CFN – In a little over a week from now Canada’s official opposition, the New Democratic Party will have a new leader. This person is going to have their work cut out for them as they have to pick up where Jack Layton left off and hopefully lead the party to form government come the next election in 2015. While a great many of the candidates have presented some good ideas as to why the membership should support them in their bid for leader, it is my opinion that the person best suited to lead our party is in fact the MP for Outremont Mr. Thomas Mulcair.
The Québec Factor: Bilingualism, Experience, and Retention
In a leadership race where a lot of emphasis is being put on keeping Québec support and having a leader who is able to speak fluently in both official languages Mr. Mulcair stands out because not only does he hail from la belle province, but he’s also a native speaker of both French and English. He is able to effectively articulate the NDP’s progressive message to both English and French Canada without the struggle that some of the other candidates would face.
As mentioned above, Mr. Mulcair hails from Québec, and his experience speaks for itself. Prior to his career as a NDP MP, he taught law to non-law students at a number of Québécois universities, worked in the Legislative affairs branch of Québec’s Ministry of Justice, served as President of l’Office des professions du Québec and of course served in Québec’s National Assembly as a high profile cabinet minister in Charest’s provincial liberal government. As cabinet minister he launched Québec’s sustainable development plan which included an amendment to Québec’s charter of human rights and freedoms which guaranteed Quebecers the right to live in a healthy environment which rightly respected biodiversity. Mulcair’s proposed sustainable development plans and amendments passed with unanimous consent in the National Assembly in April of 2006.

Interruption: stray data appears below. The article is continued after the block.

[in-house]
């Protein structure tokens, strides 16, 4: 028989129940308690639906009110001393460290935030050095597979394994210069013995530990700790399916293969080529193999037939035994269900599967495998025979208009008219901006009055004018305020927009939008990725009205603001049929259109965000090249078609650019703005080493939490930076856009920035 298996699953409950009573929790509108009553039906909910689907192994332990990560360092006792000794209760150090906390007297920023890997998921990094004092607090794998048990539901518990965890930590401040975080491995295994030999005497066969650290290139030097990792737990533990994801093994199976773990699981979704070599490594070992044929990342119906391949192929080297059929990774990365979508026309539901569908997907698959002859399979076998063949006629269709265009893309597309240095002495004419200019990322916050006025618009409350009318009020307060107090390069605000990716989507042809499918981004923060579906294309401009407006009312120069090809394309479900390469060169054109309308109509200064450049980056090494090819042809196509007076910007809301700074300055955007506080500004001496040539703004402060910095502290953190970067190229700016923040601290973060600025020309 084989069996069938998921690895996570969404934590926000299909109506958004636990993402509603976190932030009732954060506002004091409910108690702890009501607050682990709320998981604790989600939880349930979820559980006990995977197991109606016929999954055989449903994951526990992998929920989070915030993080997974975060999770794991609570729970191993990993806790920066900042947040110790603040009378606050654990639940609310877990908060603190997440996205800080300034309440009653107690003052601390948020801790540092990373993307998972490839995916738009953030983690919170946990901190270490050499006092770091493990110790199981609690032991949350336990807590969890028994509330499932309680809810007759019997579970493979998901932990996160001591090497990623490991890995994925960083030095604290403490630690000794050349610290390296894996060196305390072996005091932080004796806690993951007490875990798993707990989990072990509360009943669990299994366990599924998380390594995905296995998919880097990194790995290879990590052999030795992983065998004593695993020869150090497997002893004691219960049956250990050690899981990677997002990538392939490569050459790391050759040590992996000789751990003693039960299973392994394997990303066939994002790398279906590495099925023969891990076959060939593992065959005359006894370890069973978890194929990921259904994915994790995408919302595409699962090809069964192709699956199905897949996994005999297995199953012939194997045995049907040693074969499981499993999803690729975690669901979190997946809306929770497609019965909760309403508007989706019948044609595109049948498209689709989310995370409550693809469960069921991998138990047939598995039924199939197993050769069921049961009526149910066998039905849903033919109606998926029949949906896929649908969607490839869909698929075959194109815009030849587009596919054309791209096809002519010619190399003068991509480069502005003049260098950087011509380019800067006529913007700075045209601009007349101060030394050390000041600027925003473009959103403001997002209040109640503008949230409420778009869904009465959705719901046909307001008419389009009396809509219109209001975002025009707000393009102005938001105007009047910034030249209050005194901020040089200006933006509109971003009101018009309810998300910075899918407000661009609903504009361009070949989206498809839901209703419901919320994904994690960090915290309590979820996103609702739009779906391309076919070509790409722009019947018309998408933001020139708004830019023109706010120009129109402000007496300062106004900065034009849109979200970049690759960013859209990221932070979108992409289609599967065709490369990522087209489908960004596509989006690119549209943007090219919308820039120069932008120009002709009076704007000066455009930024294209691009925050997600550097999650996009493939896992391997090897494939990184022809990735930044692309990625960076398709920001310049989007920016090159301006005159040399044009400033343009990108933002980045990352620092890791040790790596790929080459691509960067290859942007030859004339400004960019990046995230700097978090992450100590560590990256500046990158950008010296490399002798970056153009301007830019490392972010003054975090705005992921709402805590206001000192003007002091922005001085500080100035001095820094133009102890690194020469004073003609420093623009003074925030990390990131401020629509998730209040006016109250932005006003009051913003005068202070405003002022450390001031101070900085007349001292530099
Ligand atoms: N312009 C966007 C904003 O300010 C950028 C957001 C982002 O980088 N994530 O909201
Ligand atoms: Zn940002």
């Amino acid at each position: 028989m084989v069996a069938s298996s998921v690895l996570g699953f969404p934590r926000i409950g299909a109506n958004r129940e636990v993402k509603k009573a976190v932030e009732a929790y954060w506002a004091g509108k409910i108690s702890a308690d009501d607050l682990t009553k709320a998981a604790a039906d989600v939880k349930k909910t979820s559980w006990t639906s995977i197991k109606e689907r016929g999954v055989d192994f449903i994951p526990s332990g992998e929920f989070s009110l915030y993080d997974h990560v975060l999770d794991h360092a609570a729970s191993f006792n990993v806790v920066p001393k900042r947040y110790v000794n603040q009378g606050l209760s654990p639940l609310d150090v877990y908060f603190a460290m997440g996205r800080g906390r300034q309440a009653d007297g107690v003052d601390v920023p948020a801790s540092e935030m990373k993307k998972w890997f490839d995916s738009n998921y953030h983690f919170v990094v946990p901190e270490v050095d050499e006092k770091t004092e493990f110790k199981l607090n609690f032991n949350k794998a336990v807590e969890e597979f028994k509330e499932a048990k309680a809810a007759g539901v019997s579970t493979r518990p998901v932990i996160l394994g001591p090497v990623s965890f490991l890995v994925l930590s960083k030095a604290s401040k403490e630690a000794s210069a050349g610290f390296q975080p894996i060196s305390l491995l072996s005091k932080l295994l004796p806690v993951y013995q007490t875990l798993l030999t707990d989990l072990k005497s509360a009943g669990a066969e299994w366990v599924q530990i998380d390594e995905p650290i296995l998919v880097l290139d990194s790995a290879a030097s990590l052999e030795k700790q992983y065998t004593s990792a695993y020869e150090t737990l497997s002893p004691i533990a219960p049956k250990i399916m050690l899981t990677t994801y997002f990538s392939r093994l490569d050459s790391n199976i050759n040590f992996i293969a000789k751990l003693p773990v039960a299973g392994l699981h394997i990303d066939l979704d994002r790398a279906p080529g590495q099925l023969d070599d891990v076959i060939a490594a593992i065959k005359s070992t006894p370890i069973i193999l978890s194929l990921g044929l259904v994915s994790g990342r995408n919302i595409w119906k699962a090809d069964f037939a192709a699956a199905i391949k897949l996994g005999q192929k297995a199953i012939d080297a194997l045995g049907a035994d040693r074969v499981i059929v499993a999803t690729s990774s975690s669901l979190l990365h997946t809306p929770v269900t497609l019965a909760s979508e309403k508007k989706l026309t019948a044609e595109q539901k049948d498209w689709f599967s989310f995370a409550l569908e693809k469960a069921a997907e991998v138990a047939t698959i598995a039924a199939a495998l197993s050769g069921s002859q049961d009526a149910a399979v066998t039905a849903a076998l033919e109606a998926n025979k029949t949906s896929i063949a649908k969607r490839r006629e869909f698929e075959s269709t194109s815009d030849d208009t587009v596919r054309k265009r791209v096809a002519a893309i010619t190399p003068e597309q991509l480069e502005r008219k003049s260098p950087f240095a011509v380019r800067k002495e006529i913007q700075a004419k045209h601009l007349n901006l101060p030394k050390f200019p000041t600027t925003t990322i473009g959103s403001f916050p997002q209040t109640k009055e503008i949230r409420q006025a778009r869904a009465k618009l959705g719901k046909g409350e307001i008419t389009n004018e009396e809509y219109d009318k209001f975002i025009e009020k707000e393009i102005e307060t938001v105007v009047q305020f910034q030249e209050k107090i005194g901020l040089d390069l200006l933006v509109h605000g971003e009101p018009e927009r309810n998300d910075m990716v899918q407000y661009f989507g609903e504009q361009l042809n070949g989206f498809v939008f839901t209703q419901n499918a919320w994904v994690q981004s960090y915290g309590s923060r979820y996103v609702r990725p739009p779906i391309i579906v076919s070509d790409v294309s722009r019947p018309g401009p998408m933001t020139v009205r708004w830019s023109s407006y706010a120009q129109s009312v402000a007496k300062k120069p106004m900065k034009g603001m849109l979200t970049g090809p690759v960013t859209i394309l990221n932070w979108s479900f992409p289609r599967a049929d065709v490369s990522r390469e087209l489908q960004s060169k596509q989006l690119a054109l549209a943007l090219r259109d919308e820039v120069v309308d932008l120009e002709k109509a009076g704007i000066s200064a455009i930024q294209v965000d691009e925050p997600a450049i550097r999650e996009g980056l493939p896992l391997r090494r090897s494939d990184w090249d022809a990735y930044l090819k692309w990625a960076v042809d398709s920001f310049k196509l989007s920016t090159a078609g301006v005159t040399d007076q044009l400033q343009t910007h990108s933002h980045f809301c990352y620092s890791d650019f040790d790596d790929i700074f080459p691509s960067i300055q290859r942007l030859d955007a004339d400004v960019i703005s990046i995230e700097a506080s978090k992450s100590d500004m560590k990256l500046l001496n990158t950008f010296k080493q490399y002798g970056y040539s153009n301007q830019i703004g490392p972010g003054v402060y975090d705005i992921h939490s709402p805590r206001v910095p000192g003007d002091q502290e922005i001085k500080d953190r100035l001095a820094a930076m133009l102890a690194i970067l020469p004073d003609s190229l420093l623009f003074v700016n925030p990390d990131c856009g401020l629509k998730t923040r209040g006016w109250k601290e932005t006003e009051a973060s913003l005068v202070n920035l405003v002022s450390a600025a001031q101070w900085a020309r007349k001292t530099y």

Later in that same year, he resigned from Cabinet on a matter of principle and refused to sign an order-in-council which transferred lands from Mont-Orford Provincial Park to private developers who had the intention of building condos. He announced he would not be seeking re-election in the 2007 provincial election and soon after he was approached by Jack Layton to run in a 2007 bi-election in the Liberal bastion of Outremont.
Thomas Mulcair accepted Jack Layton’s offer and turned the riding orange, becoming Québec’s only NDP MP. Eventually Jack Layton named him the NDP’s Québec lieutenant as well as joint deputy leader with Libby Davies. From then on he served an important role in the NDP’s caucus and he was crucial in the success of the NDP in Québec in the last election which saw an orange wave sweep through the province.
Modernization: Reaching beyond the traditional base